Africa must heed Obama’s warning

2013-07-18 00:00

PRESIDENT Barack Obama may have given a tactical answer to the question of China’s trade with the African continent. However, in reality, the U.S. is indeed concerned, and not only about China’s economic incursions into Africa, but also about the return of nationalism among great powers.

“International competition among great powers has returned, with Russia, China, Europe, Japan, India, Iran, the United States and others vying for regional predominance,” says American historian and political commentator Robert Kagan.

These developments will no doubt find South Africans drifting aimlessly, like buoys in the stormy seas of foreign ideologies, their hopes holding on to a weak anchor of make-believe freedom. Thus far, the majority has been turned into political and economic fodder, serving the interests of the economically well-off minority.

Africans and their leaders in particular, have been manipulated by other races and nationalities to pursue causes that are counterproductive and work against their cultures and indigenous pre-colonial value systems. Some emulate the Western values and others the Eastern values. Africans have cast out, like demons, their own historical African personality. In short, our sovereignty and that of the rest of the people of the African continent, is in great jeopardy.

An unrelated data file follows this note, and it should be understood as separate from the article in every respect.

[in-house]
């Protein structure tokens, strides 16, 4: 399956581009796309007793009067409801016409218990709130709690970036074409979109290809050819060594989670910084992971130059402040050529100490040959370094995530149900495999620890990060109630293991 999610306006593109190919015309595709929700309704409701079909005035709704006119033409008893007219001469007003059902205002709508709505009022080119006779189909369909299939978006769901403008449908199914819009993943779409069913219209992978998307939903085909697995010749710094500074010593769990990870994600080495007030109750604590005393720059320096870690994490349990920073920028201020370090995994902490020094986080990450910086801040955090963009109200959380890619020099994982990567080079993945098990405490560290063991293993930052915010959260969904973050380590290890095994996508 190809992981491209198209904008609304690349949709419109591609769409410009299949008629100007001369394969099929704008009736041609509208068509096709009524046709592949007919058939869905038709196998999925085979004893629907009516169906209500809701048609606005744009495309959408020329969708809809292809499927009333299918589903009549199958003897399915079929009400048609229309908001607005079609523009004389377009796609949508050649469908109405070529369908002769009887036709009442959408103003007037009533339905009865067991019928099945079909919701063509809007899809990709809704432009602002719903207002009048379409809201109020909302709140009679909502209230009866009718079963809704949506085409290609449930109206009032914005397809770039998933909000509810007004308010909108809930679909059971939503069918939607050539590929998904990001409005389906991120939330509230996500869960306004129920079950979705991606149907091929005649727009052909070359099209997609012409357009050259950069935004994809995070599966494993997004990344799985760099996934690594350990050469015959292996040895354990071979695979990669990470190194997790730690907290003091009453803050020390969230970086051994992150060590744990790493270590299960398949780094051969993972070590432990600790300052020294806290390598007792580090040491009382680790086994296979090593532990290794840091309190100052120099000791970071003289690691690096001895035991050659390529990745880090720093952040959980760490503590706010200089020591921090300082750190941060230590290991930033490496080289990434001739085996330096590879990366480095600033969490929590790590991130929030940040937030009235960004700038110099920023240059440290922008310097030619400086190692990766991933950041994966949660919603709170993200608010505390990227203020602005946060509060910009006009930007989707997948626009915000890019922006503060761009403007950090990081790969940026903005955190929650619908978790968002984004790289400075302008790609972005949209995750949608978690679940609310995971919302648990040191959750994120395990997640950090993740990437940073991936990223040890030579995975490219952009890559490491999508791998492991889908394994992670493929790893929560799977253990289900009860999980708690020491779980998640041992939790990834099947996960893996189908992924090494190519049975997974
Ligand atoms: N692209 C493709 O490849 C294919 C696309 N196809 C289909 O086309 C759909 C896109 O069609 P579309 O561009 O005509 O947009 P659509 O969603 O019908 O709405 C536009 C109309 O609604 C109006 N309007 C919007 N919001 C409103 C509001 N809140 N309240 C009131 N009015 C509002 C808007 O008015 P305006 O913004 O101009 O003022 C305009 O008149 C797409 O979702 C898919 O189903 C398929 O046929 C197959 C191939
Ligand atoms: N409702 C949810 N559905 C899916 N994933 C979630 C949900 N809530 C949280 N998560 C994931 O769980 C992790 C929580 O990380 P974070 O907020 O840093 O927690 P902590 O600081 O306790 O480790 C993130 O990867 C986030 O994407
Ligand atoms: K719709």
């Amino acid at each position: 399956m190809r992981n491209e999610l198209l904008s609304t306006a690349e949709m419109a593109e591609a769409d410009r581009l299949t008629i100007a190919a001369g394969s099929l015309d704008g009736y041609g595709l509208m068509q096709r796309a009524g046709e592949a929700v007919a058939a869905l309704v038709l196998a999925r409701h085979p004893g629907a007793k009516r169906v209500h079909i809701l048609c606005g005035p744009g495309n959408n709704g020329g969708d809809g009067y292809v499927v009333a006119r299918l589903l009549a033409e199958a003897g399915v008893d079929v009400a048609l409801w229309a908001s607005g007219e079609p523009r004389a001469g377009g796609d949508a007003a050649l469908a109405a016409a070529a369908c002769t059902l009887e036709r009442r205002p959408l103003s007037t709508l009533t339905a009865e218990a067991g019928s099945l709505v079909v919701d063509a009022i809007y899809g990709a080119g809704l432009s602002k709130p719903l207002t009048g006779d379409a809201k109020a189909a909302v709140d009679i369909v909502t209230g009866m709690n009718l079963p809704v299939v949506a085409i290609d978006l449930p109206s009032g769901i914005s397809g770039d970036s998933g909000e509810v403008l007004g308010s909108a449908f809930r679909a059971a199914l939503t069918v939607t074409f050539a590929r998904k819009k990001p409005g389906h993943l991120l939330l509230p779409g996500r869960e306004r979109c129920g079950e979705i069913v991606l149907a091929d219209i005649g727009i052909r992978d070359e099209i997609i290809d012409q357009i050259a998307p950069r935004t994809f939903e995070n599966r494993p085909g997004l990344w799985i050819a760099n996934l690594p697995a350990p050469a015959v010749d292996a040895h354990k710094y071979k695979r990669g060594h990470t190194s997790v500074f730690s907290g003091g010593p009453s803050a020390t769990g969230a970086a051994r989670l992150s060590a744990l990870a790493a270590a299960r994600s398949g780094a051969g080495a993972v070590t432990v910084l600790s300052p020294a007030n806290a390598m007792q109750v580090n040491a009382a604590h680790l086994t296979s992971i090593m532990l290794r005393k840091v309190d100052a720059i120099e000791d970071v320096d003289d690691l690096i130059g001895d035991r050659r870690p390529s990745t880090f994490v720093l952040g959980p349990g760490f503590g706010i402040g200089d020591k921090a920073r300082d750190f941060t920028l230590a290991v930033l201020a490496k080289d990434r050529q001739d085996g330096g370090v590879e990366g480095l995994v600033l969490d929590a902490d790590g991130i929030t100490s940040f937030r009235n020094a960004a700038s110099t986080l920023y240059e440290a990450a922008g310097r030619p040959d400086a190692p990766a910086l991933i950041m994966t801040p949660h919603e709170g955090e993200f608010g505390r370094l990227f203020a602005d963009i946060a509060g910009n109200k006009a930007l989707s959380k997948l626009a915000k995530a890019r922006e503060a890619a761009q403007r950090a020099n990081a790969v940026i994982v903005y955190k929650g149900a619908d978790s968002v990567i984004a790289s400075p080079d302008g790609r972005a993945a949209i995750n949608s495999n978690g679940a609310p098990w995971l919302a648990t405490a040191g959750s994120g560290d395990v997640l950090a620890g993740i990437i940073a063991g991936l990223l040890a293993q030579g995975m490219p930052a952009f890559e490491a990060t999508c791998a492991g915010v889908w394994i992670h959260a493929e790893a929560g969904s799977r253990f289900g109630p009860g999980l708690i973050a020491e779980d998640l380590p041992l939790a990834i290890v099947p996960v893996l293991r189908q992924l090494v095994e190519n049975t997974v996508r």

Although it is honourable to uphold international morality and fight for the rights of humanity everywhere, it is hardly prudent to flirt with selfish political doctrines that strive for dominance over all, and by any extreme means possible.

South Africans can ill afford to romanticise anti-American or anti-West sentiments, particularly at a time when the centre of our own freedom is not holding. The idea that the East will bring economic goodies and true emancipation for the African majority is as much an illusion as a developmental state that pins its hopes exclusively on external economies, markets and international trade agreements that have failed to ensure distributive justice, balanced human development, social harmony and equity for the vast majority.

What Obama did not admit to President Jacob Zuma and the rest of us is that the geopolitical and strategic interests of the international powers are converging to shape the African continent for better or worse.

But he went on to advise that, when dealing with foreign trade, South Africa, and the rest of the continent, should ask the right questions and must insist on getting better deals for its own peoples.

In the case of South Africa, the right questions must be predicated on the strong political will to introduce the fundamental reforms and restructuring of South Africa’s current economic system.

• Ben Skosana is a member of parliament, IFP spokesperson on international relations and co-operation and National Assembly house chairperson.

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